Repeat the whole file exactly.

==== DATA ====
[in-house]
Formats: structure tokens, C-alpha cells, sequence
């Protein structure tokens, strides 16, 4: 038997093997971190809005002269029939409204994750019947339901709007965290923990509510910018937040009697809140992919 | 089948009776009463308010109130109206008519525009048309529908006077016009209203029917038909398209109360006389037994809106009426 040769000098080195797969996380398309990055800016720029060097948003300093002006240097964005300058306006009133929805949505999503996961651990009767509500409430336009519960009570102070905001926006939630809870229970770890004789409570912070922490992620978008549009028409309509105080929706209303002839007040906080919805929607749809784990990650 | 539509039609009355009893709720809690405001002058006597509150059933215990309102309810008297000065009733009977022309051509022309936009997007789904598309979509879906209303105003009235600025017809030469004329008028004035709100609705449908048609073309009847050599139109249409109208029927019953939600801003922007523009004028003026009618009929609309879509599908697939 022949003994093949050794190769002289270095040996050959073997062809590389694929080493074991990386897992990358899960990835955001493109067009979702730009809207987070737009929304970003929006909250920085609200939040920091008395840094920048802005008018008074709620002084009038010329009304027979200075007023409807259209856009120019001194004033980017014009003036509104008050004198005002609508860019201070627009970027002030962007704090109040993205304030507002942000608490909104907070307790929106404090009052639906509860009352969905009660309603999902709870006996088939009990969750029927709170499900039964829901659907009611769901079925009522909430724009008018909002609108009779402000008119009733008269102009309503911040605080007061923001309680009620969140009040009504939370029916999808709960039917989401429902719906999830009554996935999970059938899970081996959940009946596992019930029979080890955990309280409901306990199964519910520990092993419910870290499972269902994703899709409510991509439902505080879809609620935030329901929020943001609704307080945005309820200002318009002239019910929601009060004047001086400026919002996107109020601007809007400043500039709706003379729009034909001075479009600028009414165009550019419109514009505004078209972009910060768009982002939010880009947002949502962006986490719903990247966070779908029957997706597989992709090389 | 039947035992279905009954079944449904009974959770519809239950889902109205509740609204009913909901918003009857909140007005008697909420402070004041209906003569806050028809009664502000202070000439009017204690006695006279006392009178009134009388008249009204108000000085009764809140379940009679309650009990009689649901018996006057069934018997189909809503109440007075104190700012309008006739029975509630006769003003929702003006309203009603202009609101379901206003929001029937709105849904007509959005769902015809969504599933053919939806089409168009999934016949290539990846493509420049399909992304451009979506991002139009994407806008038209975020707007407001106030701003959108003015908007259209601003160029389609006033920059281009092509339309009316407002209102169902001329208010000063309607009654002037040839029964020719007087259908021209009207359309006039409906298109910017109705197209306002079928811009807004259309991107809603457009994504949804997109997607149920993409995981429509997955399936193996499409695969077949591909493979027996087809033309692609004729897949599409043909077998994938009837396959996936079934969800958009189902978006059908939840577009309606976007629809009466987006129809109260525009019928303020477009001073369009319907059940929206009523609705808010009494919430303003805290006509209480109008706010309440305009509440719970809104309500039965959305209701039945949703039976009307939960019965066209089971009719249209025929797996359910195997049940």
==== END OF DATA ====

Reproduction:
[in-house]
Formats: structure tokens, C-alpha cells, sequence
């Protein structure tokens, strides 16, 4: 038997093997971190809005002269029939409204994750019947339901709007965290923990509510910018937040009697809140992919 | 089948009776009463308010109130109206008519525009048309529908006077016009209203029917038909398209109360006389037994809106009426 040769000098080195797969996380398309990055800016720029060097948003300093002006240097964005300058306006009133929805949505999503996961651990009767509500409430336009519960009570102070905001926006939630809870229970770890004789409570912070922490992620978008549009028409309509105080929706209303002839007040906080919805929607749809784990990650 | 539509039609009355009893709720809690405001002058006597509150059933215990309102309810008297000065009733009977022309051509022309936009997007789904598309979509879906209303105003009235600025017809030469004329008028004035709100609705449908048609073309009847050599139109249409109208029927019953939600801003922007523009004028003026009618009929609309879509599908697939 022949003994093949050794190769002289270095040996050959073997062809590389694929080493074991990386897992990358899960990835955001493109067009979702730009809207987070737009929304970003929006909250920085609200939040920091008395840094920048802005008018008074709620002084009038010329009304027979200075007023409807259209856009120019001194004033980017014009003036509104008050004198005002609508860019201070627009970027002030962007704090109040993205304030507002942000608490909104907070307790929106404090009052639906509860009352969905009660309603999902709870006996088939009990969750029927709170499900039964829901659907009611769901079925009522909430724009008018909002609108009779402000008119009733008269102009309503911040605080007061923001309680009620969140009040009504939370029916999808709960039917989401429902719906999830009554996935999970059938899970081996959940009946596992019930029979080890955990309280409901306990199964519910520990092993419910870290499972269902994703899709409510991509439902505080879809609620935030329901929020943001609704307080945005309820200002318009002239019910929601009060004047001086400026919002996107109020601007809007400043500039709706003379729009034909001075479009600028009414165009550019419109514009505004078209972009910060768009982002939010880009947002949502962006986490719903990247966070779908029957997706597989992709090389 | 039947035992279905009954079944449904009974959770519809239950889902109205509740609204009913909901918003009857909140007005008697909420402070004041209906003569806050028809009664502000202070000439009017204690006695006279006392009178009134009388008249009204108000000085009764809140379940009679309650009990009689649901018996006057069934018997189909809503109440007075104190700012309008006739029975509630006769003003929702003006309203009603202009609101379901206003929001029937709105849904007509959005769902015809969504599933053919939806089409168009999934016949290539990846493509420049399909992304451009979506991002139009994407806008038209975020707007407001106030701003959108003015908007259209601003160029389609006033920059281009092509339309009316407002209102169902001329208010000063309607009654002037040839029964020719007087259908021209009207359309006039409906298109910017109705197209306002079928811009807004259309991107809603457009994504949804997109997607149920993409995981429509997955399936193996499409695969077949591909493979027996087809033309692609004729897949599409043909077998994938009837396959996936079934969800958009189902978006059908939840577009309606976007629809009466987006129809109260525009019928303020477009001073369009319907059940929206009523609705808010009494919430303003805290006509209480109008706010309440305009509440719970809104309500039965959305209701039945949703039976009307939960019965066209089971009719249209025929797996359910195997049940």